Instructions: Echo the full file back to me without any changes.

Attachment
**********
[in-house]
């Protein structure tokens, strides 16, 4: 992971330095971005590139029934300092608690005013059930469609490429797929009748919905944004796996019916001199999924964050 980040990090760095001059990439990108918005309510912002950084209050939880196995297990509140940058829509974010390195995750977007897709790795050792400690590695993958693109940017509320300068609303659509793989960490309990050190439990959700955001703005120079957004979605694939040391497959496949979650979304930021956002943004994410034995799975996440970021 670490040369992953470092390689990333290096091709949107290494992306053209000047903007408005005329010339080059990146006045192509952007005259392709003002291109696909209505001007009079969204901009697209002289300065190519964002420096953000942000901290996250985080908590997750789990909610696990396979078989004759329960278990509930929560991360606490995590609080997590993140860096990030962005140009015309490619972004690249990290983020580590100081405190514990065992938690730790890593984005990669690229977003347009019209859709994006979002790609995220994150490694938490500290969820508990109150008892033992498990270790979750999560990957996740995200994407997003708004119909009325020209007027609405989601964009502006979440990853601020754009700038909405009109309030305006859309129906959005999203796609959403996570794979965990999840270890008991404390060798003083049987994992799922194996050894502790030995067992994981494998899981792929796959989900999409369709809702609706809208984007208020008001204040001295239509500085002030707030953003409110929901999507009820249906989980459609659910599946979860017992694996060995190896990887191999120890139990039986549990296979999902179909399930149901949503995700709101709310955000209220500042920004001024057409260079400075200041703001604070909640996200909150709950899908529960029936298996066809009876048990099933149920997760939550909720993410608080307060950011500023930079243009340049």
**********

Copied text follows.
[in-house]
């Protein structure tokens, strides 16, 4: 992971330095971005590139029934300092608690005013059930469609490429797929009748919905944004796996019916001199999924964050 980040990090760095001059990439990108918005309510912002950084209050939880196995297990509140940058829509974010390195995750977007897709790795050792400690590695993958693109940017509320300068609303659509793989960490309990050190439990959700955001703005120079957004979605694939040391497959496949979650979304930021956002943004994410034995799975996440970021 670490040369992953470092390689990333290096091709949107290494992306053209000047903007408005005329010339080059990146006045192509952007005259392709003002291109696909209505001007009079969204901009697209002289300065190519964002420096953000942000901290996250985080908590997750789990909610696990396979078989004759329960278990509930929560991360606490995590609080997590993140860096990030962005140009015309490619972004690249990290983020580590100081405190514990065992938690730790890593984005990669690229977003347009019209859709994006979002790609995220994150490694938490500290969820508990109150008892033992498990270790979750999560990957996740995200994407997003708004119909009325020209007027609405989601964009502006979440990853601020754009700038909405009109309030305006859309129906959005999203796609959403996570794979965990999840270890008991404390060798003083049987994992799922194996050894502790030995067992994981494998899981792929796959989900999409369709809702609706809208984007208020008001204040001295239509500085002030707030953003409110929901999507009820249906989980459609659910599946979860017992694996060995190896990887191999120890139990039986549990296979999902179909399930149901949503995700709101709310955000209220500042920004001024057409260079400075200041703001604070909640996200909150709950899908529960029936298996066809009876048990099933149920997760939550909720993410608080307060950011500023930079243009340049």